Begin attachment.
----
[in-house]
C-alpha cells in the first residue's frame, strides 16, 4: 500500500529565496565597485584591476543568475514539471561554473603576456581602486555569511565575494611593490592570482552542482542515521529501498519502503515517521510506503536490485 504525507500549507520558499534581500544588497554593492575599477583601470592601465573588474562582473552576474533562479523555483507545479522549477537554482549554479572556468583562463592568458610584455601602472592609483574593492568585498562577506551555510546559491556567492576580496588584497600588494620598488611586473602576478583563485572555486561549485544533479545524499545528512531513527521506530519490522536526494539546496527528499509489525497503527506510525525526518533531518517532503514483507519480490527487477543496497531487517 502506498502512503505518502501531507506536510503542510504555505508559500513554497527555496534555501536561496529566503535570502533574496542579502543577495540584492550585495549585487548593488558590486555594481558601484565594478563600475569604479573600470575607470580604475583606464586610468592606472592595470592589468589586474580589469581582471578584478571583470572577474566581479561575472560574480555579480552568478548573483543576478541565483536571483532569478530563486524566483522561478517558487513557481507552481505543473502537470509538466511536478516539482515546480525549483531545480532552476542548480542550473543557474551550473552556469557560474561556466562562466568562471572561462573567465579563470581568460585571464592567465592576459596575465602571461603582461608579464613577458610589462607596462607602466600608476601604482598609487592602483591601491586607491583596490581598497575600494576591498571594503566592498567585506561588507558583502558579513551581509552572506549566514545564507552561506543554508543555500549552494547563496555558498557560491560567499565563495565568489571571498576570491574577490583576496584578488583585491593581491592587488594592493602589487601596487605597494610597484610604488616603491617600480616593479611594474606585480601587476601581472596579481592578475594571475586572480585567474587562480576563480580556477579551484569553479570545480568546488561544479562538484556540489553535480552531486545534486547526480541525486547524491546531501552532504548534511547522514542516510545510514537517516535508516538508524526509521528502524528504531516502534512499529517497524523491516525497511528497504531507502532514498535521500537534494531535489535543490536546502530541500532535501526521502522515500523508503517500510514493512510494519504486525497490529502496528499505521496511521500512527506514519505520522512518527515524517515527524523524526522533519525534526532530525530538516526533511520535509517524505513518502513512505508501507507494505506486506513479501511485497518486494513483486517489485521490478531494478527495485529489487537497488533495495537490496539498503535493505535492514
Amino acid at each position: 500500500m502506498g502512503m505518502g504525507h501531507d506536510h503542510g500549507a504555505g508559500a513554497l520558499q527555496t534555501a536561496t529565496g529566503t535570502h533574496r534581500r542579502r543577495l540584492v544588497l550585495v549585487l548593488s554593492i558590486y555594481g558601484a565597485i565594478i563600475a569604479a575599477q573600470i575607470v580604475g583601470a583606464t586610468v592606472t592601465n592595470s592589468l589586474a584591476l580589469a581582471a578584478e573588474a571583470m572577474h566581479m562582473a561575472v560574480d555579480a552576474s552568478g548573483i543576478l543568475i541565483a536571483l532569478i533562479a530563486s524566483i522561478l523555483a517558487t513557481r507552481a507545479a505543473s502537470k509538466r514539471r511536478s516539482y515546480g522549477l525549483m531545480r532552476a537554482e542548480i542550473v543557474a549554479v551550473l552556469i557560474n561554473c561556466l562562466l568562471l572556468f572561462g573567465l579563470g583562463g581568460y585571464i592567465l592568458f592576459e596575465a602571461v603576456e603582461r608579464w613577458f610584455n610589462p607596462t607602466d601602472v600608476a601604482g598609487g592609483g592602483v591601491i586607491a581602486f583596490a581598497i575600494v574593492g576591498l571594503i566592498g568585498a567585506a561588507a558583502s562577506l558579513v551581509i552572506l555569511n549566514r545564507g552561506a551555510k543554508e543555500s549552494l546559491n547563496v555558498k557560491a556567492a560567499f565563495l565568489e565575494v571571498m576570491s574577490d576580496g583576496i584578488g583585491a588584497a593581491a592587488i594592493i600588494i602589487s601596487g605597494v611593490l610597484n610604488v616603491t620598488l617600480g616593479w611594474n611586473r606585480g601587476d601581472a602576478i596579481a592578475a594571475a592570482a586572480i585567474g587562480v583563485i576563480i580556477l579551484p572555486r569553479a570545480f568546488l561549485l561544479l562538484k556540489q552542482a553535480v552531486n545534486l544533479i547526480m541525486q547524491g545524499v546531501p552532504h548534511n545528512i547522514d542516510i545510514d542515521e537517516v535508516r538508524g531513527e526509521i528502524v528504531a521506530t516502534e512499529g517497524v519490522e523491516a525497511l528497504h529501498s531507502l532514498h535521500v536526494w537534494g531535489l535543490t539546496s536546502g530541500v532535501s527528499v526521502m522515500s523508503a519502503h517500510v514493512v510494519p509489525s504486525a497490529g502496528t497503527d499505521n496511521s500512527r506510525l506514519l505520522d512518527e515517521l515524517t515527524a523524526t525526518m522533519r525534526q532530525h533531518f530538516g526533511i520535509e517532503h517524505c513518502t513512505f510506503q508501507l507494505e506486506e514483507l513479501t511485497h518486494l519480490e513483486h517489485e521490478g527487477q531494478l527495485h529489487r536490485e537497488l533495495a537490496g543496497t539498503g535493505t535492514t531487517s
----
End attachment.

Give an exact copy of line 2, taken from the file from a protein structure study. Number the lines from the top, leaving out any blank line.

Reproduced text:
C-alpha cells in the first residue's frame, strides 16, 4: 500500500529565496565597485584591476543568475514539471561554473603576456581602486555569511565575494611593490592570482552542482542515521529501498519502503515517521510506503536490485 504525507500549507520558499534581500544588497554593492575599477583601470592601465573588474562582473552576474533562479523555483507545479522549477537554482549554479572556468583562463592568458610584455601602472592609483574593492568585498562577506551555510546559491556567492576580496588584497600588494620598488611586473602576478583563485572555486561549485544533479545524499545528512531513527521506530519490522536526494539546496527528499509489525497503527506510525525526518533531518517532503514483507519480490527487477543496497531487517 502506498502512503505518502501531507506536510503542510504555505508559500513554497527555496534555501536561496529566503535570502533574496542579502543577495540584492550585495549585487548593488558590486555594481558601484565594478563600475569604479573600470575607470580604475583606464586610468592606472592595470592589468589586474580589469581582471578584478571583470572577474566581479561575472560574480555579480552568478548573483543576478541565483536571483532569478530563486524566483522561478517558487513557481507552481505543473502537470509538466511536478516539482515546480525549483531545480532552476542548480542550473543557474551550473552556469557560474561556466562562466568562471572561462573567465579563470581568460585571464592567465592576459596575465602571461603582461608579464613577458610589462607596462607602466600608476601604482598609487592602483591601491586607491583596490581598497575600494576591498571594503566592498567585506561588507558583502558579513551581509552572506549566514545564507552561506543554508543555500549552494547563496555558498557560491560567499565563495565568489571571498576570491574577490583576496584578488583585491593581491592587488594592493602589487601596487605597494610597484610604488616603491617600480616593479611594474606585480601587476601581472596579481592578475594571475586572480585567474587562480576563480580556477579551484569553479570545480568546488561544479562538484556540489553535480552531486545534486547526480541525486547524491546531501552532504548534511547522514542516510545510514537517516535508516538508524526509521528502524528504531516502534512499529517497524523491516525497511528497504531507502532514498535521500537534494531535489535543490536546502530541500532535501526521502522515500523508503517500510514493512510494519504486525497490529502496528499505521496511521500512527506514519505520522512518527515524517515527524523524526522533519525534526532530525530538516526533511520535509517524505513518502513512505508501507507494505506486506513479501511485497518486494513483486517489485521490478531494478527495485529489487537497488533495495537490496539498503535493505535492514